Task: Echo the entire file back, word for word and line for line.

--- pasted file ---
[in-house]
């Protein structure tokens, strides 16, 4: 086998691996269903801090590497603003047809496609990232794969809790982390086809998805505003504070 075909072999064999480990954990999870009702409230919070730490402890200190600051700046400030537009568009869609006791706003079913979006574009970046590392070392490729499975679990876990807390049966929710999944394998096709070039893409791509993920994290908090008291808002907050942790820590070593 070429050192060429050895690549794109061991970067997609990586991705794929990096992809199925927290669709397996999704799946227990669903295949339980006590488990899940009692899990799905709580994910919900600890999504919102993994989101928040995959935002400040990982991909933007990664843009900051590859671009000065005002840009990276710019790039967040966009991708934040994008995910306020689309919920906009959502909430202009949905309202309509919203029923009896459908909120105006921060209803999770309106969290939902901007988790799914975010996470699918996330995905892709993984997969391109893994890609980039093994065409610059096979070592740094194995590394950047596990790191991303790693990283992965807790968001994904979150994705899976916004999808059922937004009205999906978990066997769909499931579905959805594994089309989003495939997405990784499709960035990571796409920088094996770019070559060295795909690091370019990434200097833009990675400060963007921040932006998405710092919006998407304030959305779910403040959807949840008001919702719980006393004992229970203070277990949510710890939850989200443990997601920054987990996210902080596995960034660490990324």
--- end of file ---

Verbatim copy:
[in-house]
């Protein structure tokens, strides 16, 4: 086998691996269903801090590497603003047809496609990232794969809790982390086809998805505003504070 075909072999064999480990954990999870009702409230919070730490402890200190600051700046400030537009568009869609006791706003079913979006574009970046590392070392490729499975679990876990807390049966929710999944394998096709070039893409791509993920994290908090008291808002907050942790820590070593 070429050192060429050895690549794109061991970067997609990586991705794929990096992809199925927290669709397996999704799946227990669903295949339980006590488990899940009692899990799905709580994910919900600890999504919102993994989101928040995959935002400040990982991909933007990664843009900051590859671009000065005002840009990276710019790039967040966009991708934040994008995910306020689309919920906009959502909430202009949905309202309509919203029923009896459908909120105006921060209803999770309106969290939902901007988790799914975010996470699918996330995905892709993984997969391109893994890609980039093994065409610059096979070592740094194995590394950047596990790191991303790693990283992965807790968001994904979150994705899976916004999808059922937004009205999906978990066997769909499931579905959805594994089309989003495939997405990784499709960035990571796409920088094996770019070559060295795909690091370019990434200097833009990675400060963007921040932006998405710092919006998407304030959305779910403040959807949840008001919702719980006393004992229970203070277990949510710890939850989200443990997601920054987990996210902080596995960034660490990324």